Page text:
We are pleased to post this guest blog from Anna Nussbaum Keating:
Though Catholics make up 27% of the electorate, there is no such thing as “the Catholic vote.” The Democrats are closer to the Catholic position on immigration and the environment; the Republicans are closer to the Catholic position on abortion and religious liberty. Neither party reflects Just War views on foreign policy, as both support, among other things, the extrajudicial assassination of American citizens and the use of nuclear weapons.
Catholics hash it out issue by issue, and are more or less equally divided along party lines. And the political divisions continue long after the election is over, in some ways defining us more than our shared commitments do. As such, any potentially unified Catholic voice in the United States is effectively stifled by the two-party system. Our views as Catholics, which should make us neither left nor right, are thus, never a threat to the status quo. They’re not even a part of the conversation. What’s more, with two Catholic vice-presidential candidates in 2012, one who reluctantly supports abortion on demand and the other who is an Ayn Rand enthusiast, whose proposed cuts to food aid for poor families have to be seen along objectivist lines, and were condemned by the U.S. Catholic Bishops as “unjustified and wrong,” we are the status quo.
We are an assimilated people trying not to think too much about what the Catholic novelist Walker Percy once referred to as the “banal atrocities” of our age. The only prophetic element of the Catholic vote may be our ability to pick a winner. In every presidential election since 1972 the candidate who won the popular vote, also won the majority of Catholic voters.
Is there another way? After all, in a country that prides itself on choice, there are only two viable options for president. At what point is the question we need to be asking, not whether we should be voting for Romney or Obama, but whether we should be voting at all? What would it take for committed Democrats and Republicans not to vote the party line?
Ideally there would be room for a range of opinions within each party, for an actual debate, and those with a consistent ethic of life could work from within to make progress on pro-life issues (from abortion and euthanasia to gun-control and protecting the environment) but that doesn’t seem to be the case, especially at the federal level. Politicians advance within their respective parties by strictly adhering to the party platform, rather than by representing their constituent’s views, and since we, their constituents, vote for either party, we mistakenly reinforce the impression that each party’s platform is representative of our views. The Republican party is further to the right than it used to be, the Democrats are further to the left, and engaged voters have gone along with things, adopting positions more extreme than their previous ones, for fear of losing their voice by not casting a vote.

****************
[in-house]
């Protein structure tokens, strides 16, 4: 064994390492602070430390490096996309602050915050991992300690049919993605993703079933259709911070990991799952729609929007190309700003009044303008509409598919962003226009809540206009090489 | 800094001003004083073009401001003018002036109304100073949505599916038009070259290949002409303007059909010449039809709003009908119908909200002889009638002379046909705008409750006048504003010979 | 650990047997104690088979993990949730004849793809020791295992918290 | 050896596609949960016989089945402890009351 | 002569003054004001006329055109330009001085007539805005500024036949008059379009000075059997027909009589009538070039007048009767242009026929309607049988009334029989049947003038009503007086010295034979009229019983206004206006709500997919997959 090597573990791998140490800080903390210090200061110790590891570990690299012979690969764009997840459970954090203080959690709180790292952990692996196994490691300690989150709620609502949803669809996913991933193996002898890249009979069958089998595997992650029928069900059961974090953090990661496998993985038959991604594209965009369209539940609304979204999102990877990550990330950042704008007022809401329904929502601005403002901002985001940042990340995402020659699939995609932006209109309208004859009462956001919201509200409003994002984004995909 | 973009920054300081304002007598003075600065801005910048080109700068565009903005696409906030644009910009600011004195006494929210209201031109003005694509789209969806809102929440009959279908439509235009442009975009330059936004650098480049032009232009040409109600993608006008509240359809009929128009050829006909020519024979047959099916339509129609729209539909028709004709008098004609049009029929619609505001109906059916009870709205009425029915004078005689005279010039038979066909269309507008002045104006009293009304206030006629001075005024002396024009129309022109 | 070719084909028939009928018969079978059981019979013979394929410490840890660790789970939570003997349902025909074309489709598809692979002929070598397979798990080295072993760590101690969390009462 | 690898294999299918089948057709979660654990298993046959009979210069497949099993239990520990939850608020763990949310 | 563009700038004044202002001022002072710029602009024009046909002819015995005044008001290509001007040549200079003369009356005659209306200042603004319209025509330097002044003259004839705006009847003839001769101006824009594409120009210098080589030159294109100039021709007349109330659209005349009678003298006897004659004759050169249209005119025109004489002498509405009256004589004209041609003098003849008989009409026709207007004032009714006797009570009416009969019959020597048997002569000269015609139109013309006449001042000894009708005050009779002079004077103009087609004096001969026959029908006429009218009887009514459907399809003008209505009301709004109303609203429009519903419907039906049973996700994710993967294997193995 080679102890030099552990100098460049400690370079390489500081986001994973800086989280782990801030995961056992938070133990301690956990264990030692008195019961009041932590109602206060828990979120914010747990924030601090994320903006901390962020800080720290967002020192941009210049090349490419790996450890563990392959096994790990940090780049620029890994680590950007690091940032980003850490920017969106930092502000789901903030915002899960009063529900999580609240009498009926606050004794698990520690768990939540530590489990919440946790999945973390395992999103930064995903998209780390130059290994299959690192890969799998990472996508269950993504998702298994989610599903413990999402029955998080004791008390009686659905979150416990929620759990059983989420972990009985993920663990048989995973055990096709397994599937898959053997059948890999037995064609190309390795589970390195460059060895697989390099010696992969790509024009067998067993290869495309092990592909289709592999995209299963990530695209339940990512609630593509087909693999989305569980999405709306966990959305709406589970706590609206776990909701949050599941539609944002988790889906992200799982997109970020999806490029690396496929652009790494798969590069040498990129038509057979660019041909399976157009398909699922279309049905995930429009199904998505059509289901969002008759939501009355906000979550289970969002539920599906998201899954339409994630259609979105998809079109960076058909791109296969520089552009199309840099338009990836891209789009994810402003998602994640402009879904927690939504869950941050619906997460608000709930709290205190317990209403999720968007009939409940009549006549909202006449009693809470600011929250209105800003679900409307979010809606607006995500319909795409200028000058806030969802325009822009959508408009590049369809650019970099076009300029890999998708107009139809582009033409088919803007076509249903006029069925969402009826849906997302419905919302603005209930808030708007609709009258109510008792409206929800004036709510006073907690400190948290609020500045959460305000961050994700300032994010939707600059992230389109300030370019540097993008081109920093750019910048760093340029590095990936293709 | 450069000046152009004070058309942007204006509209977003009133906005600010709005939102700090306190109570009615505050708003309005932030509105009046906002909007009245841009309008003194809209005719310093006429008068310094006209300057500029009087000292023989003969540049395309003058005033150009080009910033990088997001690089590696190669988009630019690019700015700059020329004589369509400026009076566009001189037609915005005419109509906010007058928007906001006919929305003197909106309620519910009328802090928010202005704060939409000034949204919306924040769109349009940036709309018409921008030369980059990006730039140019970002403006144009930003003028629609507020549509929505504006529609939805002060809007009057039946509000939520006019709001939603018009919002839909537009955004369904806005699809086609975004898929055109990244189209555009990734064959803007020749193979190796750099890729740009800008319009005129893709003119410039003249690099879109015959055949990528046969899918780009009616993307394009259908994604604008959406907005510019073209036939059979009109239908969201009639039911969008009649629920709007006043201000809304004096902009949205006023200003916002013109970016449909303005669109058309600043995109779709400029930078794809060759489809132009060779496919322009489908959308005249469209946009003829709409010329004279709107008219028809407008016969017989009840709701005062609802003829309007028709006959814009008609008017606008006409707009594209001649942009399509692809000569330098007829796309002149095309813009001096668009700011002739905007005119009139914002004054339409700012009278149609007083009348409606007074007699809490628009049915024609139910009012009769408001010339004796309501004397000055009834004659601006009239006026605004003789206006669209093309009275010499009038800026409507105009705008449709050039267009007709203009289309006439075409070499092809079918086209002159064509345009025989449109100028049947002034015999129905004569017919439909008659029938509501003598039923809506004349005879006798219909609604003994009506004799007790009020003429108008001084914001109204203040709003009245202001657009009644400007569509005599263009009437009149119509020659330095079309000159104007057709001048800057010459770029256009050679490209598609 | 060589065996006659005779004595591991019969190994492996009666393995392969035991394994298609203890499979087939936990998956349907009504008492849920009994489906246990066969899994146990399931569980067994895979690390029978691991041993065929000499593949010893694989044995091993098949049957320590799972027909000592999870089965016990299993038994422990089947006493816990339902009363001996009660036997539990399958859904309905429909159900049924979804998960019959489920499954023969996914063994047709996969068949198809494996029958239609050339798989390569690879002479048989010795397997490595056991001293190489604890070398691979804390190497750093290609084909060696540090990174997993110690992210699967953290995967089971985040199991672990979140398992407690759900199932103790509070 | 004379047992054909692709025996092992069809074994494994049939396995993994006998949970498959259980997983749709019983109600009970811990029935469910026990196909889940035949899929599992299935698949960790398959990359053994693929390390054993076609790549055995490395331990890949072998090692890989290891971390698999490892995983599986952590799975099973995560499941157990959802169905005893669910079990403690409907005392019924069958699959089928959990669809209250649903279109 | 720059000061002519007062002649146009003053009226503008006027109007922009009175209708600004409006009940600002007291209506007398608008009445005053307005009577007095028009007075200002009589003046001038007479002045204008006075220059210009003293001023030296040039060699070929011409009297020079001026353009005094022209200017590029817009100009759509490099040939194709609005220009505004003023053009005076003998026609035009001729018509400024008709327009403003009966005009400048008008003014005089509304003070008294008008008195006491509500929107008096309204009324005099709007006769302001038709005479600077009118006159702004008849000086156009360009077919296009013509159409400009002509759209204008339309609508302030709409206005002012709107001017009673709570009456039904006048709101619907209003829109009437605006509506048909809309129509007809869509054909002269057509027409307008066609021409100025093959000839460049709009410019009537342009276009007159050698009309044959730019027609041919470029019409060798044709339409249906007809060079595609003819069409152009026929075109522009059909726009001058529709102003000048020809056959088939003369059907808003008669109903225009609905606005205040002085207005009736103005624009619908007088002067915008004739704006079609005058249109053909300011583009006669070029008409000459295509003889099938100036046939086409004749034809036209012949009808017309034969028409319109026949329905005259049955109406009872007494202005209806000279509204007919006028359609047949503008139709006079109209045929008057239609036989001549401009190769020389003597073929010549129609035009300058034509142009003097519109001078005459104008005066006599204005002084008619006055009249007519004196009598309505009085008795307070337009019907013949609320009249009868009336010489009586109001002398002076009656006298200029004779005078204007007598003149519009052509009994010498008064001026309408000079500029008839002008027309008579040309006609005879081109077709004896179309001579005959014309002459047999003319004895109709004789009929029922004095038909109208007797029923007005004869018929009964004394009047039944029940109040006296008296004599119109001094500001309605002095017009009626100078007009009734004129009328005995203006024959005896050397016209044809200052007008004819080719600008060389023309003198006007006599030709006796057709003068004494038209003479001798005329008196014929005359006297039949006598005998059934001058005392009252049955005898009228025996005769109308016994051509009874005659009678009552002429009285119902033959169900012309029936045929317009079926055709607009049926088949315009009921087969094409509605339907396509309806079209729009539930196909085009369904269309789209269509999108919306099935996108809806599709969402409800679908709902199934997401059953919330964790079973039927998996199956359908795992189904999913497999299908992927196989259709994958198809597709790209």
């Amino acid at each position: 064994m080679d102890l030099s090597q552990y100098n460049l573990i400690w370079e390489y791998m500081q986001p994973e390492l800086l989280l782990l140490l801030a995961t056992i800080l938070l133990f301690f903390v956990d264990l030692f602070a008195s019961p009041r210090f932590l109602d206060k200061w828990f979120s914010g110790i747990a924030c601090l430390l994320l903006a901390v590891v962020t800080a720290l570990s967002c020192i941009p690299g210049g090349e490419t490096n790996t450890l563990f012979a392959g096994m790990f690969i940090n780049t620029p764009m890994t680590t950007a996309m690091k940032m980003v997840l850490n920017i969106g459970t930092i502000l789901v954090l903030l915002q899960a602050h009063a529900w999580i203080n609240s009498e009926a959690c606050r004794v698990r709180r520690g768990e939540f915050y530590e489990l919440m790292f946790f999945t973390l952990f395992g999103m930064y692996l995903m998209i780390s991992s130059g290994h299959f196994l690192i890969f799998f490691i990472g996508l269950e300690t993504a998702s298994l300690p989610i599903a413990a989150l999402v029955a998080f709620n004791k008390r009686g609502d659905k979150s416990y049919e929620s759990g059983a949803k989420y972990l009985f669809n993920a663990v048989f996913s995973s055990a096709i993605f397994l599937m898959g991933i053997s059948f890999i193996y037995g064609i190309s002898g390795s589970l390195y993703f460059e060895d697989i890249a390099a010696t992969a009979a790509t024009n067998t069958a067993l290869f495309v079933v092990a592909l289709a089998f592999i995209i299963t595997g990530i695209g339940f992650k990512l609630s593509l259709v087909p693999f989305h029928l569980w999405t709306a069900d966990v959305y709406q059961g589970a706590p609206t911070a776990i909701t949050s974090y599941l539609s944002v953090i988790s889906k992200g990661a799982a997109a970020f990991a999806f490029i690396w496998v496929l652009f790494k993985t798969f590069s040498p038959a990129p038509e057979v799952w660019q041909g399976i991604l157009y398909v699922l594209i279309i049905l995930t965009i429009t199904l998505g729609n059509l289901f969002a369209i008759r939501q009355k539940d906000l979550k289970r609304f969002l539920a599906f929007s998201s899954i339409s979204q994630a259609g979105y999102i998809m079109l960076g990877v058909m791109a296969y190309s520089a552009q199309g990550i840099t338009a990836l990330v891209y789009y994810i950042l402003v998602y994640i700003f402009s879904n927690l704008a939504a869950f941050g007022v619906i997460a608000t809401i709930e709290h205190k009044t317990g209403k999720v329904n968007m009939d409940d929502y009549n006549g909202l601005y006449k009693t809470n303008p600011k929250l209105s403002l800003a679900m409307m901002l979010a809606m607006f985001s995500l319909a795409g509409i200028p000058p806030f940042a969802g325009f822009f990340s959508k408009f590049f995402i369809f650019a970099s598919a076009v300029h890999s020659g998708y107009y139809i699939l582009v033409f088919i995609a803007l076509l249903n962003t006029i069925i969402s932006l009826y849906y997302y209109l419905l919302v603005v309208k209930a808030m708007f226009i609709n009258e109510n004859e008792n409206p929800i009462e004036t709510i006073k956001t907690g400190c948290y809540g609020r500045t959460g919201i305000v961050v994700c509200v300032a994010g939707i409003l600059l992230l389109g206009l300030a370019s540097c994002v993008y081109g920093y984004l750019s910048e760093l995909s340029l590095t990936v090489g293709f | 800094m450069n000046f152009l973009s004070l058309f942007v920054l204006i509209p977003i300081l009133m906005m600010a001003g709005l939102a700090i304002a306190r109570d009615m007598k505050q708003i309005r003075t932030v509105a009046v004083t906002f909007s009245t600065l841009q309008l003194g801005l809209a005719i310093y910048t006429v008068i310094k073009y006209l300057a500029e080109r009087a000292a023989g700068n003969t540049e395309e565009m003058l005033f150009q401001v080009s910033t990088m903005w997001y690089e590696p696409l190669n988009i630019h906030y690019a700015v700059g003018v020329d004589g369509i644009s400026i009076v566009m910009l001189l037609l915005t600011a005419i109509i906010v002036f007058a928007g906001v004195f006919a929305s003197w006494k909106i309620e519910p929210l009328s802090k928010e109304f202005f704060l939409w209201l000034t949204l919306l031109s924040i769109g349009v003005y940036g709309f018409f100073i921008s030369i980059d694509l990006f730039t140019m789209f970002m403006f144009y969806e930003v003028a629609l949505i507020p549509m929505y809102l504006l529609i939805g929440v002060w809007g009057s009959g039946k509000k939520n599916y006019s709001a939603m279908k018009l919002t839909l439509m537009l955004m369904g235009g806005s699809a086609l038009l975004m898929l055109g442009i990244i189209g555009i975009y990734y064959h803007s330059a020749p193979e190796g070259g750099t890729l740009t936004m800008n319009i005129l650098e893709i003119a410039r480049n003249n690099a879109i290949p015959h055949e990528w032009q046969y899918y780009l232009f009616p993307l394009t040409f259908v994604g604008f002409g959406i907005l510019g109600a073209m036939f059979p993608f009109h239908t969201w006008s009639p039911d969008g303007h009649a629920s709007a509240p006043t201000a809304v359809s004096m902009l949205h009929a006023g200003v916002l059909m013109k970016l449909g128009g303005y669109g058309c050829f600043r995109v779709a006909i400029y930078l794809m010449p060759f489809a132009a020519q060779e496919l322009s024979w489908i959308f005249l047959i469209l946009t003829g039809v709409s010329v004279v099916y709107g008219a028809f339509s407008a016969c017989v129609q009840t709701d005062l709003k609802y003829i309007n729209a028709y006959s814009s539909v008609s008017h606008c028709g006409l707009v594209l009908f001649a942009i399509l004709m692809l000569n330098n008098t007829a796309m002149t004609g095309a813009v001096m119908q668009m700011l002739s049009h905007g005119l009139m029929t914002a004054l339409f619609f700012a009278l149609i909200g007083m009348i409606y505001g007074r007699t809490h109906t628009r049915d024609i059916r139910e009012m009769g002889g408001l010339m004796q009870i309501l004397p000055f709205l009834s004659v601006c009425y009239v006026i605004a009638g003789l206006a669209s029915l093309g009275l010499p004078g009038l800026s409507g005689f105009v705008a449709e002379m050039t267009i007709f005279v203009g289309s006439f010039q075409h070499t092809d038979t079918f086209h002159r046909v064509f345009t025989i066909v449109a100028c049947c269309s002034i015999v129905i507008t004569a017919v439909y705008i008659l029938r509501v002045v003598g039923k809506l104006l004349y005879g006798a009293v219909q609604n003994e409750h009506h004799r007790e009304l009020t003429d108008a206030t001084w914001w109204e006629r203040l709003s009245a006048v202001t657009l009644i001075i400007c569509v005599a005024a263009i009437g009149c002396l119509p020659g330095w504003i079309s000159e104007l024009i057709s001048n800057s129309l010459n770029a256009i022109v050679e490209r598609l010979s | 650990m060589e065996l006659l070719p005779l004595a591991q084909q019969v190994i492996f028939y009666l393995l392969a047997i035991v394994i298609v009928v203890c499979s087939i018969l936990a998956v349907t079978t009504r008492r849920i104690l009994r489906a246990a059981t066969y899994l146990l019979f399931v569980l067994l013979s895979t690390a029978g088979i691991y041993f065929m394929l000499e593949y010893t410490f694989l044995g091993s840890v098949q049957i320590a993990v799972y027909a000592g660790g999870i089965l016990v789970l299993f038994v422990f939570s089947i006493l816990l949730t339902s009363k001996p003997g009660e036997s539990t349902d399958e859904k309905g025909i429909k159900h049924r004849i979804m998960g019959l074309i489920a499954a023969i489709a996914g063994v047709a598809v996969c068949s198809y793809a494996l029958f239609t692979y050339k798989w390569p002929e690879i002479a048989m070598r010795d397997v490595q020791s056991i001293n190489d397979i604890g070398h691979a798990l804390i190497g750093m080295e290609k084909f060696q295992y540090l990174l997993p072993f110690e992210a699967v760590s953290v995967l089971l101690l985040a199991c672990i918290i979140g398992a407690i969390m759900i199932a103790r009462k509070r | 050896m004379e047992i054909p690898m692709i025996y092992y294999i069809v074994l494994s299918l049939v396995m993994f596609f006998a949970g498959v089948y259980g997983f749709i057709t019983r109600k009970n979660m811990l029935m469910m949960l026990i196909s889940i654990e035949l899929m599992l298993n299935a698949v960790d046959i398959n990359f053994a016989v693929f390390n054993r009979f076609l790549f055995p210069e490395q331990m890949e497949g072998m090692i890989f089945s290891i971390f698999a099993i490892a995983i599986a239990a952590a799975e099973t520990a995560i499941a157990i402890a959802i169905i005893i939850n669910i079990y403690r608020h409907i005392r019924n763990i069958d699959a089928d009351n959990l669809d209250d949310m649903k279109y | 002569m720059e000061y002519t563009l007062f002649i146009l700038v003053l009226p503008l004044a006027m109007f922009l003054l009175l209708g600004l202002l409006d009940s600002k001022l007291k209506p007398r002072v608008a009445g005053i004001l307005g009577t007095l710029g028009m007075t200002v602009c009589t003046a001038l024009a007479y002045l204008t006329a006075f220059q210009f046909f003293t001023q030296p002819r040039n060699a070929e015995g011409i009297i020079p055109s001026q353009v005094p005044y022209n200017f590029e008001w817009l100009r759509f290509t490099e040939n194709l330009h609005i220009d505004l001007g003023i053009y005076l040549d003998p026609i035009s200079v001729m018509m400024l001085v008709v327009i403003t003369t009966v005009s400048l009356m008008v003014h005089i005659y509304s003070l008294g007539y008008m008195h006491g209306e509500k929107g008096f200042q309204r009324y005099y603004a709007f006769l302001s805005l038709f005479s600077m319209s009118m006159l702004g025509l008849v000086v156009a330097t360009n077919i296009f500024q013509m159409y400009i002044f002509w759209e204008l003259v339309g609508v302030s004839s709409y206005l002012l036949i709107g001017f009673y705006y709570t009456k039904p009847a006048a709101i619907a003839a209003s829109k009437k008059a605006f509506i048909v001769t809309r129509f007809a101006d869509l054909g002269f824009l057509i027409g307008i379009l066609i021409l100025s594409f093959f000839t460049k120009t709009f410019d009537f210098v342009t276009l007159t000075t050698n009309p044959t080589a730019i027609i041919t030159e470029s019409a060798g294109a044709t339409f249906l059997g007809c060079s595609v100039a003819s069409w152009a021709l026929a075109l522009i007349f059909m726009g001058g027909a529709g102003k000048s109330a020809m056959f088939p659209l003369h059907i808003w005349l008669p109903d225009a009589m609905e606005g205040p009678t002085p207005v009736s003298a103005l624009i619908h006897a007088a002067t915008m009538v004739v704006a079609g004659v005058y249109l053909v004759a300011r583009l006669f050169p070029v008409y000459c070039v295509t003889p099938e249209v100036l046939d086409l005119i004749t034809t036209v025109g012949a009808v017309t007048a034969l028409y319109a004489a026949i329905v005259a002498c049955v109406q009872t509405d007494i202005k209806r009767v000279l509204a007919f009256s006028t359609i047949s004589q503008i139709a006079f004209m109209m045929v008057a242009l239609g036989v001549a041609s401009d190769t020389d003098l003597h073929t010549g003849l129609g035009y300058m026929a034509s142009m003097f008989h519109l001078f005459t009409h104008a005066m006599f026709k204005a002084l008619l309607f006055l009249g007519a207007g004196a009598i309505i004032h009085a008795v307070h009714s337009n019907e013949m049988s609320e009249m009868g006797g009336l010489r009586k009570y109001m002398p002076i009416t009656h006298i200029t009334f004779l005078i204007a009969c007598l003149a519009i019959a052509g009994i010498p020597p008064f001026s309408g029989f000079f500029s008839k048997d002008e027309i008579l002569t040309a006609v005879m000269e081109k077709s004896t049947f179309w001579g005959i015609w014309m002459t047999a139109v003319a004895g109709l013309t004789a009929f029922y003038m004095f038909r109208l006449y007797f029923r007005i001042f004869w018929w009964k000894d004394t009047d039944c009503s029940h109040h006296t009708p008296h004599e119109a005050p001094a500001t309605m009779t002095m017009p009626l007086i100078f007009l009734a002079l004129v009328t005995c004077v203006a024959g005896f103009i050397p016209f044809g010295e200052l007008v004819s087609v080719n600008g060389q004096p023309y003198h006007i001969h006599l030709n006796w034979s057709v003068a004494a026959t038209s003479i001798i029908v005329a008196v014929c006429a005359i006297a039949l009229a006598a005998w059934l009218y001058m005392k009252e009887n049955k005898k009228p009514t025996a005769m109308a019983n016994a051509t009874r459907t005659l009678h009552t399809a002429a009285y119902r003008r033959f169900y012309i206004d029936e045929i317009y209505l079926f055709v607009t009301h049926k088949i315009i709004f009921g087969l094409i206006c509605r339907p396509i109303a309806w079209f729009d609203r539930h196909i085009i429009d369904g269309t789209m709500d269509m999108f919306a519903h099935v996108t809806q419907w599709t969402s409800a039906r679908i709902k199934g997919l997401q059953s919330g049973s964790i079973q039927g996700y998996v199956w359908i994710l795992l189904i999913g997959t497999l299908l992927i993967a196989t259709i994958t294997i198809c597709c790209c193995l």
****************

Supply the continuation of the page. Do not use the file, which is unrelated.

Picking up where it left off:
Is it time for American Catholics and others with a consistent ethic of life to take a prophetic stand and abstain from voting for either candidate, like Dorothy Day who once wrote, “Our problems stem from our acceptance of this filthy, rotten system”? Or is it time for a third party candidate?
In his 2004 essay “The Only Vote Worth Casting in November” the Catholic moral philosopher Alasdair MacIntyre agreed with Day in rejecting the either-or fallacy. He wrote, “When offered a choice between two politically intolerable alternatives, it is important to choose neither.”
MacIntyre recognizes, that voting is a good, and not voting for either candidate in a presidential election, even as a principled act of protest will be perceived as an abrogation of one’s civic duty. Nevertheless, he argues that continuing to vote for a morally bankrupt party, which needs the other morally bankrupt party as its counterpart, may in fact be ensuring that nothing will ever change, even, that gross human rights abuses continue. MacIntyre agrees with Catholic Worker co-founder Peter Maurin that we need to create a society in which it is “easier to be good.” It’s not enough to not be against abortion, we must be for children and families.
We need to have a discussion about which party’s policies best reflect the Catholic understanding, shared by many non-Catholics as well, that all human life should be protected by law. Of course this would mean being pro-life about everything: no unjust war, no abortion on demand, no capital punishment, no indefinite detainment, no assisted suicide, no nuclear weapons, no torture, access to education and healthcare, immigration policies which respect human dignity and family unity, protection of the environment, and economic programs that create justice for the greatest number of people.
Something must be done in order to challenge the euphemisms and untruths promulgated by both parties. To call those who rush in to offer aid at the scene of a drone strike and are then fired on by the CIA “collateral damage” is misleading and duplicitous. To call a viable fetus legally aborted “a woman’s right to make decisions regarding her own body” is to traffic in half-truths. To call those who offer charity to illegal immigrants “criminals” is absurd. You don’t need to be religious in order to see that.
I don’t know if we as Catholics should vote or not vote for President on November 6th, I’m torn, but I do know that we need to discuss these painful issues instead of glossing over them in an effort to ensure our party wins.
Anna Nussbaum Keating